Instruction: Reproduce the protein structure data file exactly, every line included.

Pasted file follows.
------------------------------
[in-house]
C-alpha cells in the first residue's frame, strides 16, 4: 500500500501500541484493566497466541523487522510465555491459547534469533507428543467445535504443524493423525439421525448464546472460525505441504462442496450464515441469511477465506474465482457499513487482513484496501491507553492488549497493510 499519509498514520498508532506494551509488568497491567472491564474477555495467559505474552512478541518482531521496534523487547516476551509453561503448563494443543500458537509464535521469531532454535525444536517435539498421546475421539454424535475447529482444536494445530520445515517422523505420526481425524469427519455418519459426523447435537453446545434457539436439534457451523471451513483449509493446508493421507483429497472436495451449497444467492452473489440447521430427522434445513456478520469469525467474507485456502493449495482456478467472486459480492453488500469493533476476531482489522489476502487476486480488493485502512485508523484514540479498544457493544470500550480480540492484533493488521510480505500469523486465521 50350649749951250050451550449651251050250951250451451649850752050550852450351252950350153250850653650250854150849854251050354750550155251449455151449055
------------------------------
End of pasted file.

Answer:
[in-house]
C-alpha cells in the first residue's frame, strides 16, 4: 500500500501500541484493566497466541523487522510465555491459547534469533507428543467445535504443524493423525439421525448464546472460525505441504462442496450464515441469511477465506474465482457499513487482513484496501491507553492488549497493510 499519509498514520498508532506494551509488568497491567472491564474477555495467559505474552512478541518482531521496534523487547516476551509453561503448563494443543500458537509464535521469531532454535525444536517435539498421546475421539454424535475447529482444536494445530520445515517422523505420526481425524469427519455418519459426523447435537453446545434457539436439534457451523471451513483449509493446508493421507483429497472436495451449497444467492452473489440447521430427522434445513456478520469469525467474507485456502493449495482456478467472486459480492453488500469493533476476531482489522489476502487476486480488493485502512485508523484514540479498544457493544470500550480480540492484533493488521510480505500469523486465521 50350649749951250050451550449651251050250951250451451649850752050550852450351252950350153250850653650250854150849854251050354750550155251449455151449055